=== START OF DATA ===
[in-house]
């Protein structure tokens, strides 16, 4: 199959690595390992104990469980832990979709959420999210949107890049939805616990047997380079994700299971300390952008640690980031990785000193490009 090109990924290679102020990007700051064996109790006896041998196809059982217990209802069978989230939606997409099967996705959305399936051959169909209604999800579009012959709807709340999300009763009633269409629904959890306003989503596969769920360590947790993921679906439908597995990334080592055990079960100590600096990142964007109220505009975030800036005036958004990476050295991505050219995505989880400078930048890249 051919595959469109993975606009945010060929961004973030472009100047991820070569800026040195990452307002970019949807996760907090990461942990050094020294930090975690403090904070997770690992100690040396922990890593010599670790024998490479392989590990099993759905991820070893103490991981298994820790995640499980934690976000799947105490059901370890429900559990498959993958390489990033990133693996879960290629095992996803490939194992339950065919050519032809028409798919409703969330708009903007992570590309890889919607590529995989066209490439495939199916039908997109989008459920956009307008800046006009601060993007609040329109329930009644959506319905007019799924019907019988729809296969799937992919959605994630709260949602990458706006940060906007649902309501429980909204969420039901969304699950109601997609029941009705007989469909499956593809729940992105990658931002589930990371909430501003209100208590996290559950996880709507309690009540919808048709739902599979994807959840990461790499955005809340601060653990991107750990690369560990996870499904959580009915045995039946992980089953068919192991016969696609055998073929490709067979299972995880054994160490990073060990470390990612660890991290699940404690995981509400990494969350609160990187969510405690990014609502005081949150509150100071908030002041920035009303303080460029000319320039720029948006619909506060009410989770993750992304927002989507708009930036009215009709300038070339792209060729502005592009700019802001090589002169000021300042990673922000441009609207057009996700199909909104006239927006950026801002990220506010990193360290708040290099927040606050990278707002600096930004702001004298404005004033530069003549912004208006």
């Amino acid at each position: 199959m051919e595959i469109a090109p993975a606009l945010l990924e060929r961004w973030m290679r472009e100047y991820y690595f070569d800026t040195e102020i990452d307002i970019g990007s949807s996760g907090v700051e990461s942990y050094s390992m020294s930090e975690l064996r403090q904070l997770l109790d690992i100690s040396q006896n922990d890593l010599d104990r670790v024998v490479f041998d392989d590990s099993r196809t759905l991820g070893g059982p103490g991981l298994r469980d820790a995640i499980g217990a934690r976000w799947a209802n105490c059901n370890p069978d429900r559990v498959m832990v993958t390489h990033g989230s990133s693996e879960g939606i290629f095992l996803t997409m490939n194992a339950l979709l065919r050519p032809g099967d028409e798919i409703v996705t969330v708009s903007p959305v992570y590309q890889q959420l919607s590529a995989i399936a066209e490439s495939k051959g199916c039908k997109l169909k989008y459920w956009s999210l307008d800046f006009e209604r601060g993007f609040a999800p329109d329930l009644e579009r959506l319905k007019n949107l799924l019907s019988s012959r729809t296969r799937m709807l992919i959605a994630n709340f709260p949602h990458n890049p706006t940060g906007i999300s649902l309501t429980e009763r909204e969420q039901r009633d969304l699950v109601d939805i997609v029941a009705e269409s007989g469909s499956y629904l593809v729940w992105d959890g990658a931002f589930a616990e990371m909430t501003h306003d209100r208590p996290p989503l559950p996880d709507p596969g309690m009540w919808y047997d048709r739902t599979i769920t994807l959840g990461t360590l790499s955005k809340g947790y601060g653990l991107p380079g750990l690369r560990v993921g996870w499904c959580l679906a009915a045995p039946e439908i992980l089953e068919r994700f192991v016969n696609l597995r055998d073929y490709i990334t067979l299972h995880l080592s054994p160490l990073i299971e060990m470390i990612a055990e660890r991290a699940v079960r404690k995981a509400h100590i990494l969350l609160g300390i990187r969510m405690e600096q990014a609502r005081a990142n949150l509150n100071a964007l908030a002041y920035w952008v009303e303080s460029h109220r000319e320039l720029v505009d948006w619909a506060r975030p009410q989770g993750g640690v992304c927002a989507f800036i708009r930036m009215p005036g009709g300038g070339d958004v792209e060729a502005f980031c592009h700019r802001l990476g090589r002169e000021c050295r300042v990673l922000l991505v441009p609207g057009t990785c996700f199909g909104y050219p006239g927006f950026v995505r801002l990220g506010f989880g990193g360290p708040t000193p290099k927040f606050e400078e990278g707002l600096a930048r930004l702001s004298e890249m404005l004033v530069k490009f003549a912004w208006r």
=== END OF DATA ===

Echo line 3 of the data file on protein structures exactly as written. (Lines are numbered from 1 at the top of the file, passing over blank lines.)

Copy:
């Amino acid at each position: 199959m051919e595959i469109a090109p993975a606009l945010l990924e060929r961004w973030m290679r472009e100047y991820y690595f070569d800026t040195e102020i990452d307002i970019g990007s949807s996760g907090v700051e990461s942990y050094s390992m020294s930090e975690l064996r403090q904070l997770l109790d690992i100690s040396q006896n922990d890593l010599d104990r670790v024998v490479f041998d392989d590990s099993r196809t759905l991820g070893g059982p103490g991981l298994r469980d820790a995640i499980g217990a934690r976000w799947a209802n105490c059901n370890p069978d429900r559990v498959m832990v993958t390489h990033g989230s990133s693996e879960g939606i290629f095992l996803t997409m490939n194992a339950l979709l065919r050519p032809g099967d028409e798919i409703v996705t969330v708009s903007p959305v992570y590309q890889q959420l919607s590529a995989i399936a066209e490439s495939k051959g199916c039908k997109l169909k989008y459920w956009s999210l307008d800046f006009e209604r601060g993007f609040a999800p329109d329930l009644e579009r959506l319905k007019n949107l799924l019907s019988s012959r729809t296969r799937m709807l992919i959605a994630n709340f709260p949602h990458n890049p706006t940060g906007i999300s649902l309501t429980e009763r909204e969420q039901r009633d969304l699950v109601d939805i997609v029941a009705e269409s007989g469909s499956y629904l593809v729940w992105d959890g990658a931002f589930a616990e990371m909430t501003h306003d209100r208590p996290p989503l559950p996880d709507p596969g309690m009540w919808y047997d048709r739902t599979i769920t994807l959840g990461t360590l790499s955005k809340g947790y601060g653990l991107p380079g750990l690369r560990v993921g996870w499904c959580l679906a009915a045995p039946e439908i992980l089953e068919r994700f192991v016969n696609l597995r055998d073929y490709i990334t067979l299972h995880l080592s054994p160490l990073i299971e060990m470390i990612a055990e660890r991290a699940v079960r404690k995981a509400h100590i990494l969350l609160g300390i990187r969510m405690e600096q990014a609502r005081a990142n949150l509150n100071a964007l908030a002041y920035w952008v009303e303080s460029h109220r000319e320039l720029v505009d948006w619909a506060r975030p009410q989770g993750g640690v992304c927002a989507f800036i708009r930036m009215p005036g009709g300038g070339d958004v792209e060729a502005f980031c592009h700019r802001l990476g090589r002169e000021c050295r300042v990673l922000l991505v441009p609207g057009t990785c996700f199909g909104y050219p006239g927006f950026v995505r801002l990220g506010f989880g990193g360290p708040t000193p290099k927040f606050e400078e990278g707002l600096a930048r930004l702001s004298e890249m404005l004033v530069k490009f003549a912004w208006r």